A YOUNG woman who was once told she wouldn’t be able to have children due to fertility issues has given birth to her second child at the Royal Lancaster Infirmary.

Sarah Igo, a writer from Arnside, and her husband Karl have now two children – daughter Dillon and baby boy Indie – thanks to Sarah’s sister, who donated her eggs, enabling IVF treatment to take place.

At 14 years old, Sarah was told that having children would not be possible for her and it sent her into a downward spiral of depression and anxiety.

Sarah said: "I was in my early teens and, unlike most of my friends, I hadn't started my periods. 

"I just thought I was a bit slow, but to my horror, a scan showed that I didn’t have any ovaries. They said: 'You are not going to have any babies'. I can still hear the woman’s voice – that has never left me.

However, what Sarah had been told in her early teens wasn’t strictly true, as she did have a uterus.

Sarah said: "I went to Manchester St Mary’s Hospital, and they told me I could try for a baby with a donor’s egg. This was an incredible thing for me to hear after thinking I was never going to be able to have children.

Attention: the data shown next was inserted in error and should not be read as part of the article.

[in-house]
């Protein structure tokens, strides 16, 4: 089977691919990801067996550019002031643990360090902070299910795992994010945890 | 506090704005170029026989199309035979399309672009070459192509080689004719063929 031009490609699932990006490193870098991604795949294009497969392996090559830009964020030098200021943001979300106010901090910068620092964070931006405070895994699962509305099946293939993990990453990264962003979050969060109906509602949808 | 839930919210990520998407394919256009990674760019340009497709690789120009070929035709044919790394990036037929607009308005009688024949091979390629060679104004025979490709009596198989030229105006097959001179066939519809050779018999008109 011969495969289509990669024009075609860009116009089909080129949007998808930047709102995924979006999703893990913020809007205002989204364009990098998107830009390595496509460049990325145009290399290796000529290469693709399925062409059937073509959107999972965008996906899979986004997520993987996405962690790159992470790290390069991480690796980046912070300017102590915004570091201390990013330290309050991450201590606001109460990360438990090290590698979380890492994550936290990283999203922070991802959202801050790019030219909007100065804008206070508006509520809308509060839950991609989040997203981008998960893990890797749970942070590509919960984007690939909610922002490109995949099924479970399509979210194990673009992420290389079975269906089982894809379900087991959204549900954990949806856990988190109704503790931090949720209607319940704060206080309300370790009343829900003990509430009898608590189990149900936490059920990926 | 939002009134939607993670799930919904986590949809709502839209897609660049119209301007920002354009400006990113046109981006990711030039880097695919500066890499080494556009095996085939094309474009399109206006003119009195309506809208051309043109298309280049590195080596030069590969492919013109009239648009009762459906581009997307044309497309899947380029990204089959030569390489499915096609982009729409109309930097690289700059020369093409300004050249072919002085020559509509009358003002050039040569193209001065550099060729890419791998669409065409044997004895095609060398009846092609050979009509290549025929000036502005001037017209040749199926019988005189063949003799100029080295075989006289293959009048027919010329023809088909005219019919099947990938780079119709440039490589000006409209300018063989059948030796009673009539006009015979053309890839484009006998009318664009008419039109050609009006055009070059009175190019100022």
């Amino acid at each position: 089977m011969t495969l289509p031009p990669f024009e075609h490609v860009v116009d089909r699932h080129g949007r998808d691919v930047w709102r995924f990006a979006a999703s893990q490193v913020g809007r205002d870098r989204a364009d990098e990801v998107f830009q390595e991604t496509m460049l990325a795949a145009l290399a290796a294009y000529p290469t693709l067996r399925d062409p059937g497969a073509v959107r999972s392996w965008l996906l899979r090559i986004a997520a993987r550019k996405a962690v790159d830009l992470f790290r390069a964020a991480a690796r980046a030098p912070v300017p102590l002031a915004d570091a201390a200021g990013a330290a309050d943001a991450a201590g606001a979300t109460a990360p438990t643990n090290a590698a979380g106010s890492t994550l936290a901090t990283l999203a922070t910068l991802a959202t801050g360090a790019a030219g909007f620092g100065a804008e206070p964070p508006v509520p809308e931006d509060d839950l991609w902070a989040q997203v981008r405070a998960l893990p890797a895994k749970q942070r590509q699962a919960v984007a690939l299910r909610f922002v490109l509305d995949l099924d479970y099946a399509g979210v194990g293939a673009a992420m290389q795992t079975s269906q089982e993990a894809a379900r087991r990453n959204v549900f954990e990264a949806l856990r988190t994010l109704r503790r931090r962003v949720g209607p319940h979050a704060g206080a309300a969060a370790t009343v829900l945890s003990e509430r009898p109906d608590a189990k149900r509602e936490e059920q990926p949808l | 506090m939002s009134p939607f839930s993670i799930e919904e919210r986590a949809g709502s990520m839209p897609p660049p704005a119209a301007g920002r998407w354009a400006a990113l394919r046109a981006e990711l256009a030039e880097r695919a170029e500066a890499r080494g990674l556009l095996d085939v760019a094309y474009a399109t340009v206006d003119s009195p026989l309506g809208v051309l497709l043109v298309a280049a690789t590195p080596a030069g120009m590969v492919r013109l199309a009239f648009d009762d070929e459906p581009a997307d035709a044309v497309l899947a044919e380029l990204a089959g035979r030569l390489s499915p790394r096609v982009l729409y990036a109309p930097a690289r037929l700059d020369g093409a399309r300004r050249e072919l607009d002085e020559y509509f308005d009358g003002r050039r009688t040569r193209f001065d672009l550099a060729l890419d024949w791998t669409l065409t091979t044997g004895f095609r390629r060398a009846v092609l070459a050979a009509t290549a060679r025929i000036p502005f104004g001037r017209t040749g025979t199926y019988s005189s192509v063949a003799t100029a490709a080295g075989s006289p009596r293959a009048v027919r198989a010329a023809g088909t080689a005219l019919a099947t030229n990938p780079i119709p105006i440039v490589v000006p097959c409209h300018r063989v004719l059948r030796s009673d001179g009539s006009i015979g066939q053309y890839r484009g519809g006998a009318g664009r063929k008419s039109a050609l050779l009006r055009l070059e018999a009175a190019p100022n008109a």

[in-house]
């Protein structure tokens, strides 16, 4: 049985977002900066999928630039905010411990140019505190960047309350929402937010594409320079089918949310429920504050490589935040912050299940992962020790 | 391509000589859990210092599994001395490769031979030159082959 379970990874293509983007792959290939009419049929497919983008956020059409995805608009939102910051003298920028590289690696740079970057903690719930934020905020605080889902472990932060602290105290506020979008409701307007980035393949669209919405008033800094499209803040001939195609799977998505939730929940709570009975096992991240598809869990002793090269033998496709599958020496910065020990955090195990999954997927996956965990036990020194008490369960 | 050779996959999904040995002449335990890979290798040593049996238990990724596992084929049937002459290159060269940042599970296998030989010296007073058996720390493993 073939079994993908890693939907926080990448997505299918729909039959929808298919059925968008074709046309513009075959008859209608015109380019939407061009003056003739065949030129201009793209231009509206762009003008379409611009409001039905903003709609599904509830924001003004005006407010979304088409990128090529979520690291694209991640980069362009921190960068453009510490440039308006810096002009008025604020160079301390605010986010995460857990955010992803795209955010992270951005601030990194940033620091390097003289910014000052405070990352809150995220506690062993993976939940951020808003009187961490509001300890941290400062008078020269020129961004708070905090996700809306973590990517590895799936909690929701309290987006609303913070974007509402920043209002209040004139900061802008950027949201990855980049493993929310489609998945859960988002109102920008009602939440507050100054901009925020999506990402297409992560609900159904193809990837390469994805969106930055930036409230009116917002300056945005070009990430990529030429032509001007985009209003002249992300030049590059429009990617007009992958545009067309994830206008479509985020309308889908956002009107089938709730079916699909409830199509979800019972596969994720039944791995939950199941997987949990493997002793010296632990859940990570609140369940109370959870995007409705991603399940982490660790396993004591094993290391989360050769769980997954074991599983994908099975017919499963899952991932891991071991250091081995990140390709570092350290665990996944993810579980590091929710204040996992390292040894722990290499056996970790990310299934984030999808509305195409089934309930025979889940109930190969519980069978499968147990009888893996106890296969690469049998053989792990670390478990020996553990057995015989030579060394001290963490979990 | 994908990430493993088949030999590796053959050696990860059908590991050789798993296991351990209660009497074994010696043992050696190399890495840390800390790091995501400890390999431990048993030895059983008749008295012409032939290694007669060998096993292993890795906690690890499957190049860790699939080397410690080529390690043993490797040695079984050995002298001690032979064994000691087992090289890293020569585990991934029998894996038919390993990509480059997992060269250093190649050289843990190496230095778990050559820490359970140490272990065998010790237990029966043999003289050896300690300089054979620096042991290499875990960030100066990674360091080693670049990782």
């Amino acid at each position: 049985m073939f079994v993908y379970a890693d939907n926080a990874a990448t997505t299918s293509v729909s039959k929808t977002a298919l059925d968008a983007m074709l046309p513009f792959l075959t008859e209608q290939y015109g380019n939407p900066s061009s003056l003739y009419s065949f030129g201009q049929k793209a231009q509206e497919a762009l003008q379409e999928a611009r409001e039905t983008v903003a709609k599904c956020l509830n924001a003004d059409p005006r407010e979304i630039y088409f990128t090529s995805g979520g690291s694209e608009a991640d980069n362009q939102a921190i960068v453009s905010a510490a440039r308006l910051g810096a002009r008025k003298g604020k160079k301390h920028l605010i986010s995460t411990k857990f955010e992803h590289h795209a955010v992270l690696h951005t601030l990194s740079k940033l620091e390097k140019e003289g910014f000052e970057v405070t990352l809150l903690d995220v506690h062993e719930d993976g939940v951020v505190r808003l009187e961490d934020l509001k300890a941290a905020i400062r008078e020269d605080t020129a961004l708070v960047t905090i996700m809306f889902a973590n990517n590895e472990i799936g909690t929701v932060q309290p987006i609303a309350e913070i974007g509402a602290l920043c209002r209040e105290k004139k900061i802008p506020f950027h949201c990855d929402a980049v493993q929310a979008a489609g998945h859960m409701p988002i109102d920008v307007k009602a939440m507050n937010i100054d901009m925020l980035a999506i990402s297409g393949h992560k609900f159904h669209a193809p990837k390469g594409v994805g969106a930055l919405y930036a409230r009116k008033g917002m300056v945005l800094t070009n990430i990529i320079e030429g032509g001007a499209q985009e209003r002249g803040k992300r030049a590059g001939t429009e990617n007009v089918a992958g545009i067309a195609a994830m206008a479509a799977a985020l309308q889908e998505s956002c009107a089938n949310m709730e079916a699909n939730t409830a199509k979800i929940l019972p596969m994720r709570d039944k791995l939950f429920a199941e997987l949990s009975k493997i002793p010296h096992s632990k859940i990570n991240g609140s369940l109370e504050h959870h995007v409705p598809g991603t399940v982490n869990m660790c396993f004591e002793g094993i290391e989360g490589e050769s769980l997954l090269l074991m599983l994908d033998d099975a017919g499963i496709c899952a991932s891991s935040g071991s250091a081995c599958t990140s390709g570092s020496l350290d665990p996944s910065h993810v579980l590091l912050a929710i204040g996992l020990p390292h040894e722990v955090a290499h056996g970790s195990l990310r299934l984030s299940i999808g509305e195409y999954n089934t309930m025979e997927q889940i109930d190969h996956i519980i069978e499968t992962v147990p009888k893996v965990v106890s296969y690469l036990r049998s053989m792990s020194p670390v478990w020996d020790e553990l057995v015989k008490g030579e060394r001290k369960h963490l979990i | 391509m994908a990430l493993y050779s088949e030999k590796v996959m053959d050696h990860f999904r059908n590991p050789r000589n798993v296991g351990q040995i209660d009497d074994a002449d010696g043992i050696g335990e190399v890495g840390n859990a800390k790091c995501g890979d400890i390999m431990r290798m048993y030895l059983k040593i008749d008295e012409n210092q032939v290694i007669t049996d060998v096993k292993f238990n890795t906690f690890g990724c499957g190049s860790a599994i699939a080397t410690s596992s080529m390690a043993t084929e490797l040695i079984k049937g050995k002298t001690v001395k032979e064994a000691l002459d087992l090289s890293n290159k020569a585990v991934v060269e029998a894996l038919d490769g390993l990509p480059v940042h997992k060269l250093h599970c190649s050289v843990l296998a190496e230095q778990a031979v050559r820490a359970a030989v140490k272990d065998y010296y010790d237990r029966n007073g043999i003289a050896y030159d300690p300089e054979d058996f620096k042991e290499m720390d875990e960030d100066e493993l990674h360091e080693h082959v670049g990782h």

"I had met my husband Karl, and we knew that we wanted to have children, so we started thinking about how we could make it happen."

Sarah’s younger sister, Beth Gillies, then made an offer to Sarah and Karl.

Sarah said: "She offered to donate her eggs to us – it was incredible! 

"It was an overwhelmingly joyful experience when the pregnancy test was positive. I didn’t expect the IVF to work at all. From 16 eggs taken, only two developed to a day five blastocyst. The first attempt didn’t work, so when the second one did, it was a shock.

The second time around with IVF, Sarah and Karl decided to opt for an anonymous donor.

"We are so lucky that this has been possible on the NHS," said Sarah.

"We’re also very grateful to the anonymous donor who just wanted to help."

Sarah was so moved by the experience of having her first daughter that she wrote a children's book on the subject called Hetty the Hen Who Couldn't Lay.

The book is about a hen who wants a chick and needs the help of another hen to have one.

"Dillon can read now and it’s wonderful to hear her reading Hetty and chuckling at the pictures of the hens," said Sarah.

"She once said to me: 'You don't have eggs - like Hetty', which is exactly what I wanted from this story – for it to act as a prompt for Dillon and I to explore her own origins. Everything is out in the open."